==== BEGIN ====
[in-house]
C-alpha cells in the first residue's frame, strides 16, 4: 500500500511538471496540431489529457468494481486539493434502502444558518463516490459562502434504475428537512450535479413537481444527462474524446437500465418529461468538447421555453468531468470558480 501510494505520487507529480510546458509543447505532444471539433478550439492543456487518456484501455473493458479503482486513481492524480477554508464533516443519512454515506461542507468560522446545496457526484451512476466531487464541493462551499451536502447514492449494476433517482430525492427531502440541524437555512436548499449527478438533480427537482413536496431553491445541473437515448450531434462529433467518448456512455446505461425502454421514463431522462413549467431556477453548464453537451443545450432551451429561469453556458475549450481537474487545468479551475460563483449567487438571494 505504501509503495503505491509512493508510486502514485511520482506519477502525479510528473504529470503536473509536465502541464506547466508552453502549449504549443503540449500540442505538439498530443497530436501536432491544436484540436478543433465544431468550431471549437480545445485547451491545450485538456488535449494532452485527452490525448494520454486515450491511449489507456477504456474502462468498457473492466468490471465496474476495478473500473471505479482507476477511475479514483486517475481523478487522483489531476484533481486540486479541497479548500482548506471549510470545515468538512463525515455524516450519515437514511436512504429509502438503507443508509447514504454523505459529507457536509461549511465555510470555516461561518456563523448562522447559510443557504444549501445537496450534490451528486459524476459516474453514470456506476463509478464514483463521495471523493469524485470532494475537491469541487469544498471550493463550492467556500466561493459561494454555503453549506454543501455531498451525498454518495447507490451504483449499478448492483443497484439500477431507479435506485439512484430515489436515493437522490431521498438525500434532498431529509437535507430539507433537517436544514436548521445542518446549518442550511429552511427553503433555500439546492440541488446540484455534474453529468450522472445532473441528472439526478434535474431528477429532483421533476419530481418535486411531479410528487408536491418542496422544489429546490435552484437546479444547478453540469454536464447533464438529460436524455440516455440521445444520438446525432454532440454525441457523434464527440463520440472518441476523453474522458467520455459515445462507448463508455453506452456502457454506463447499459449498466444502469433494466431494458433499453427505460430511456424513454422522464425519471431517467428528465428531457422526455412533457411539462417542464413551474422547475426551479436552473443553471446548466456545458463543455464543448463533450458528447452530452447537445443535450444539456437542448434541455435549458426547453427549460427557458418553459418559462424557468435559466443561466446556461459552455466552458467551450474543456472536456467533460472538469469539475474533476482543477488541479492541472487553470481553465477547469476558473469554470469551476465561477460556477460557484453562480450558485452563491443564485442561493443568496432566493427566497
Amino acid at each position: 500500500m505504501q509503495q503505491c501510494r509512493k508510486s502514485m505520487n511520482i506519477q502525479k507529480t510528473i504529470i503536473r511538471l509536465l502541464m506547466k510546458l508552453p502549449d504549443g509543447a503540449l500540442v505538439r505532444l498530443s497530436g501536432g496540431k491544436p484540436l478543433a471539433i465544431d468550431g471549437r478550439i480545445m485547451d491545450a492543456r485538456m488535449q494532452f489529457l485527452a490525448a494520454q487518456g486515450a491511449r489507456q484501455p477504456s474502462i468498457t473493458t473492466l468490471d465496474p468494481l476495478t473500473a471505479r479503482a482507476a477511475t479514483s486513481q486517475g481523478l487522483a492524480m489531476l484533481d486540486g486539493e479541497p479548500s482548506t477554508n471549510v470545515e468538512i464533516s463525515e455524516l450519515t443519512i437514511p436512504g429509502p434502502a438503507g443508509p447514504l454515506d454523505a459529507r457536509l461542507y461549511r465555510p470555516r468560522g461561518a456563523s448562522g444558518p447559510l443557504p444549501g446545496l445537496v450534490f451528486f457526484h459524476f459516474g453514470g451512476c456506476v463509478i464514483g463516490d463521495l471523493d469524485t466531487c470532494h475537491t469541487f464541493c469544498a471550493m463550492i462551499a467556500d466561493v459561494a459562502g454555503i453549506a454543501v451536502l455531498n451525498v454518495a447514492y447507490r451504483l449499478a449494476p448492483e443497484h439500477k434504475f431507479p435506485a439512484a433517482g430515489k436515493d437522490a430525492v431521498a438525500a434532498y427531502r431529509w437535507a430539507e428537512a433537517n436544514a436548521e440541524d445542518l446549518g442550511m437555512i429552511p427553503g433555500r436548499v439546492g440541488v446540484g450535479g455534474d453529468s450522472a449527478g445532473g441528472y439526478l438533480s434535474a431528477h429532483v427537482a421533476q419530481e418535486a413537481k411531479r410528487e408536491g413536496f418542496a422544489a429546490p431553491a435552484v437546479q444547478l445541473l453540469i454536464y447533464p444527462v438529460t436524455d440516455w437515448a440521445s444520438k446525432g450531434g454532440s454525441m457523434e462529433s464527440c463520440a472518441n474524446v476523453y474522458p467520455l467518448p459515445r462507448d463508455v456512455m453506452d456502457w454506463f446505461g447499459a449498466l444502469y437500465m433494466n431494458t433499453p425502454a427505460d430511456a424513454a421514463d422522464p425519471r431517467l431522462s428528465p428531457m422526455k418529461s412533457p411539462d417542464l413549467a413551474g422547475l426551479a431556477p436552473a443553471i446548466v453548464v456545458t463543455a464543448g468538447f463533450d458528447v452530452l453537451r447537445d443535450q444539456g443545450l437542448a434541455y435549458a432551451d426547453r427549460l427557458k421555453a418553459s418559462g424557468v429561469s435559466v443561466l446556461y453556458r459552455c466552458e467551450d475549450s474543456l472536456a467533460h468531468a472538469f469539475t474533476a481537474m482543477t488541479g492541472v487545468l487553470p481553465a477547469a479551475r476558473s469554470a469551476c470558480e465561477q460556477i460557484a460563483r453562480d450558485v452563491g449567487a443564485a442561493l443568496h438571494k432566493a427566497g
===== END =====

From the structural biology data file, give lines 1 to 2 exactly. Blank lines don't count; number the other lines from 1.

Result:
[in-house]
C-alpha cells in the first residue's frame, strides 16, 4: 500500500511538471496540431489529457468494481486539493434502502444558518463516490459562502434504475428537512450535479413537481444527462474524446437500465418529461468538447421555453468531468470558480 501510494505520487507529480510546458509543447505532444471539433478550439492543456487518456484501455473493458479503482486513481492524480477554508464533516443519512454515506461542507468560522446545496457526484451512476466531487464541493462551499451536502447514492449494476433517482430525492427531502440541524437555512436548499449527478438533480427537482413536496431553491445541473437515448450531434462529433467518448456512455446505461425502454421514463431522462413549467431556477453548464453537451443545450432551451429561469453556458475549450481537474487545468479551475460563483449567487438571494 505504501509503495503505491509512493508510486502514485511520482506519477502525479510528473504529470503536473509536465502541464506547466508552453502549449504549443503540449500540442505538439498530443497530436501536432491544436484540436478543433465544431468550431471549437480545445485547451491545450485538456488535449494532452485527452490525448494520454486515450491511449489507456477504456474502462468498457473492466468490471465496474476495478473500473471505479482507476477511475479514483486517475481523478487522483489531476484533481486540486479541497479548500482548506471549510470545515468538512463525515455524516450519515437514511436512504429509502438503507443508509447514504454523505459529507457536509461549511465555510470555516461561518456563523448562522447559510443557504444549501445537496450534490451528486459524476459516474453514470456506476463509478464514483463521495471523493469524485470532494475537491469541487469544498471550493463550492467556500466561493459561494454555503453549506454543501455531498451525498454518495447507490451504483449499478448492483443497484439500477431507479435506485439512484430515489436515493437522490431521498438525500434532498431529509437535507430539507433537517436544514436548521445542518446549518442550511429552511427553503433555500439546492440541488446540484455534474453529468450522472445532473441528472439526478434535474431528477429532483421533476419530481418535486411531479410528487408536491418542496422544489429546490435552484437546479444547478453540469454536464447533464438529460436524455440516455440521445444520438446525432454532440454525441457523434464527440463520440472518441476523453474522458467520455459515445462507448463508455453506452456502457454506463447499459449498466444502469433494466431494458433499453427505460430511456424513454422522464425519471431517467428528465428531457422526455412533457411539462417542464413551474422547475426551479436552473443553471446548466456545458463543455464543448463533450458528447452530452447537445443535450444539456437542448434541455435549458426547453427549460427557458418553459418559462424557468435559466443561466446556461459552455466552458467551450474543456472536456467533460472538469469539475474533476482543477488541479492541472487553470481553465477547469476558473469554470469551476465561477460556477460557484453562480450558485452563491443564485442561493443568496432566493427566497